Its difficult when looking at a map of the proposed Belt and Road and not associate the maritime road with British colonialism, albeit in reverse and more than a century after the fact. But that’s what’s so distressing. When the British parliament dissolved the East India Company (EIC), it did not dismantle the systems of unjust and unjustifiable extraction that EIC had put in place over roughly four centuries of occupation, exploitation, and forced participation in the system. Instead, independence movements saw the rise of local elites who were determined to benefit from the system, justifying their profits with respect to local values and structures of oppression. In other words, it was never just the Brits, but also the Brits and their local running dogs (to use Mao Zedong’s felicitous phrase) and even after Independence, the dogs kept yapping, securing military support from the US and elsewhere (for the distressing tale of the fate of the Third World as a revolutionary ideal, check out The Darker Nations by Vijay Prashad).
The problem, of course, was that the profitability of the British system depended on opium; where would surplus profits (to fund industrialization, for example) come from without monopoly, forced labor, and addiction? Certainly, once India regained control of the Bihar plantations and China retook its ports, both countries were faced with the problem of “surpassing England and catching up with the United States” in the absence of captive markets and a drug monopoly to finance their industrial revolutions. And this may be why Europeans and US Americans fear the Belt and Road: if you’re not a running dog with Chinese characteristics, just what are your options in the new world dis/order (and yes, I’m looking at you, midwestern farmer)?
The British East India Company’s (EIC) opium monopoly system was established in 1799 and it continued with minimal changes until 1947, when India gained its independence. Bare bones of the monopoly system: Opium produced in Benares and Bihar was processed in Patna, Bihar and sold in Calcutta to be sold in China. By 1825, the money needed to buy tea for cold and dismal English afternoons was raised through the illegal opium trade. Here’s the thing: even after the EIC’s lost its monopoly to sell opium, the British government maintained monopolistic control over the production of opium because it was just to profitable to do the right thing. (For the sordid tale of how sugar for that tea was produced on slave plantations in the Caribbean check out Sweetness and Power by Sidney Mintz.) Today, copies of pictures of the Patna warehouses are displayed in the opium house in the Nantou Old City walking museum.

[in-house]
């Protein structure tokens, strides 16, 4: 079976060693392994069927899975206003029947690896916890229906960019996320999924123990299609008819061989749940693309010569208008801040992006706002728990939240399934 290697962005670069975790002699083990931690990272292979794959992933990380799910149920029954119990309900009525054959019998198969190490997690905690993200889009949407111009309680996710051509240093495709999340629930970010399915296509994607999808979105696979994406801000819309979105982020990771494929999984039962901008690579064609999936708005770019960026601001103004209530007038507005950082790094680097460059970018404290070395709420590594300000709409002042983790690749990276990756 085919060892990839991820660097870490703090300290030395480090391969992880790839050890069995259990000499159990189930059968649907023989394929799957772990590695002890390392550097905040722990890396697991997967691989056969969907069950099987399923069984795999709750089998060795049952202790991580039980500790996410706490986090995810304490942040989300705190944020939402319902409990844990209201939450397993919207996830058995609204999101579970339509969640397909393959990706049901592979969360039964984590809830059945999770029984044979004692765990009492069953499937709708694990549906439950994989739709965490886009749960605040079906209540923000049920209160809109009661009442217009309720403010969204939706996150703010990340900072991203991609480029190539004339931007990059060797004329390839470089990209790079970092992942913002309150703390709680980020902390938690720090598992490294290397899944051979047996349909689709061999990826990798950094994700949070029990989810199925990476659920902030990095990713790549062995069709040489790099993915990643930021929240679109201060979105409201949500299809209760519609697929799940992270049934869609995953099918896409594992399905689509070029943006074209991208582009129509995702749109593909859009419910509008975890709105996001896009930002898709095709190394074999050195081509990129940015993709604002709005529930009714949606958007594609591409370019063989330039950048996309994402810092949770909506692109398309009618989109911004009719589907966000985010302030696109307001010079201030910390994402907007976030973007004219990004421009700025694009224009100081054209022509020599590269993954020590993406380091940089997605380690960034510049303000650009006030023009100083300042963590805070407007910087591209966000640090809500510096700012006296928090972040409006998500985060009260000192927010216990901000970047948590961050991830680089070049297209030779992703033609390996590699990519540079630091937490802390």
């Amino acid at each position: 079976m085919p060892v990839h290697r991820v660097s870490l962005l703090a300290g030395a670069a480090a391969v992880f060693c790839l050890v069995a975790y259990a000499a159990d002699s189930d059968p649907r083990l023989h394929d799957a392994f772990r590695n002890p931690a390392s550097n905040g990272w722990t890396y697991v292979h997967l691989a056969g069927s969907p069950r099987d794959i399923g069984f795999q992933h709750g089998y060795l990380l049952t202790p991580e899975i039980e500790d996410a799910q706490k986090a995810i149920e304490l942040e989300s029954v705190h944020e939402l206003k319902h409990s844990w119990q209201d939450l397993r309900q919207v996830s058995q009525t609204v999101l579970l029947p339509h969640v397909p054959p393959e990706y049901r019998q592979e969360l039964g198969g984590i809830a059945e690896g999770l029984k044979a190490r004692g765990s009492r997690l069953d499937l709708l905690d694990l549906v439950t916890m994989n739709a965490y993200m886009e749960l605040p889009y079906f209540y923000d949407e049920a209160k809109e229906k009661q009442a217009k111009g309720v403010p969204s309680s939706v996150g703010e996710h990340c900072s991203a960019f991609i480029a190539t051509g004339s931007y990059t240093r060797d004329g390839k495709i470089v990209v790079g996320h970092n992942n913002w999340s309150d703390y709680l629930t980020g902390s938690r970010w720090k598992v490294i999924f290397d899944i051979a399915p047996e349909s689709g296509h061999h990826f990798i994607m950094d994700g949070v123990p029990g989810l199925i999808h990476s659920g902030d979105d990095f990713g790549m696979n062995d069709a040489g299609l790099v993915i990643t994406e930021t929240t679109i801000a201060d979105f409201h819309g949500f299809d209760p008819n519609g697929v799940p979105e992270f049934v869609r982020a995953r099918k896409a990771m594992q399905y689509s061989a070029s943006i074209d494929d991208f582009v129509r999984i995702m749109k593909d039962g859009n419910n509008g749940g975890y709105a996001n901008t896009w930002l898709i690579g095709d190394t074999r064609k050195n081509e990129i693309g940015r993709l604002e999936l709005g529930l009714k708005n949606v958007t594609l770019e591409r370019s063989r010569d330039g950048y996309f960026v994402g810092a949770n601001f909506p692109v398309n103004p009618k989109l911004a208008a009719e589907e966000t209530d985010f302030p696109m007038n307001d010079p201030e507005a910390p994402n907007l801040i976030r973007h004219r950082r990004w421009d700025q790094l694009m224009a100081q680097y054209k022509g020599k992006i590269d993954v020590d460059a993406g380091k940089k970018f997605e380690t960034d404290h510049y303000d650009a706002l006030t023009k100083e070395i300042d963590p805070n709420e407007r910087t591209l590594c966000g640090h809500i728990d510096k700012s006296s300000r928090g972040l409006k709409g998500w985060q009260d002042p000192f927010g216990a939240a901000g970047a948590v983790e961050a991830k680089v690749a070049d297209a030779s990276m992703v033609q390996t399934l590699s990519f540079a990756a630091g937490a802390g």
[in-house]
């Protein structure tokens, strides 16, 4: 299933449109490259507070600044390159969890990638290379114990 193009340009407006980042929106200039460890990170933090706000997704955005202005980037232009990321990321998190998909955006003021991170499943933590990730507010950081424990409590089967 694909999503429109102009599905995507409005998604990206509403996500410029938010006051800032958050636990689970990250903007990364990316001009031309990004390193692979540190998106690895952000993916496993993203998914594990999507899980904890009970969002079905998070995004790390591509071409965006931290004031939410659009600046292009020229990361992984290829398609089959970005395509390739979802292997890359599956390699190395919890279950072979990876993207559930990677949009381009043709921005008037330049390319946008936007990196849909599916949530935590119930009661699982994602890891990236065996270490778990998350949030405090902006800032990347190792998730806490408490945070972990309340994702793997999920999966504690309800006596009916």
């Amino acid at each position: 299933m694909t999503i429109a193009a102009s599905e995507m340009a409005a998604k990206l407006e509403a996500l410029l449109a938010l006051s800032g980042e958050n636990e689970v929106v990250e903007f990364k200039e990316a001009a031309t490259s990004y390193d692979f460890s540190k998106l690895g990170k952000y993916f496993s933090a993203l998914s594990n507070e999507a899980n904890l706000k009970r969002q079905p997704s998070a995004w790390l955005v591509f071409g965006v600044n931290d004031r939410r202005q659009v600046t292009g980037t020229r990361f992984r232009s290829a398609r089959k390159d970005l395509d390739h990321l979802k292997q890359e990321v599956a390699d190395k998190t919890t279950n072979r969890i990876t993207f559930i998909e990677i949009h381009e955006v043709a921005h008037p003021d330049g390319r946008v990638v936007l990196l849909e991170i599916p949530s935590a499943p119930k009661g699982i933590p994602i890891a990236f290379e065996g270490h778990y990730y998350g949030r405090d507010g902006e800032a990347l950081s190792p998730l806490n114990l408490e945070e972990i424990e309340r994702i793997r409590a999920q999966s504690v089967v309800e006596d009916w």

The continuation of the illegal opium trade by other means in the post EIC British Empire not only makes salient just how profitable and unsavory colonialism was, but also suggests why governments would turn a blind eye to its everyday horrors and tragedies, explaining away the suffering caused by the production and distribution of opium in terms of the moral weakness of its consumers. This is important; a Monopoly on the production of opium predicated Free Trade in the same, even as the so-called moral depravity of Chinese people allowed Brits and their Chinese allies to shrug their shoulders and blame the addicts.
We know, for example, that E. J. Eitel (and I am still slogging through Europe in Asia) believed that dissolving EIC was a good thing because it allowed for Free Trade among Brits (like Jardine) in Canton. Eitel’s position was wrapped up in imperial ideology and the racist belief of European superiority. It was also drew on classic liberalism: Eitel believed that equality of economic opportunity predicated democracy, even as his understanding of who should be granted said opportunities–economic and political–was limited to white, property-owning men (who became property owners through inheritance or colonial sojourns).
To the extent that liberalism recognized human agency through property ownership, but did not entail dismantling systemic inequalities, it failed provide a viable critique of colonialism because it allowed for a powerful minority to claim rights over the system in the name of a national cause. You can see where this is going. Nationalization of industries throughout the world (including the Soviet Union, Nazi Germany and eventually the People’s Republic of China) was a strategy to take control of the colonial system without completely dismantling it, but rather tinkering with it in order to redeploy profits to achieve domestic goals, rather than to profit a foreign government.
In light of the Belt and Road, it is useful to think of China Merchants as a transitional form of national enterprise, bridging the Late Qing to the People’s Republic of China via a redeployment of colonial structures.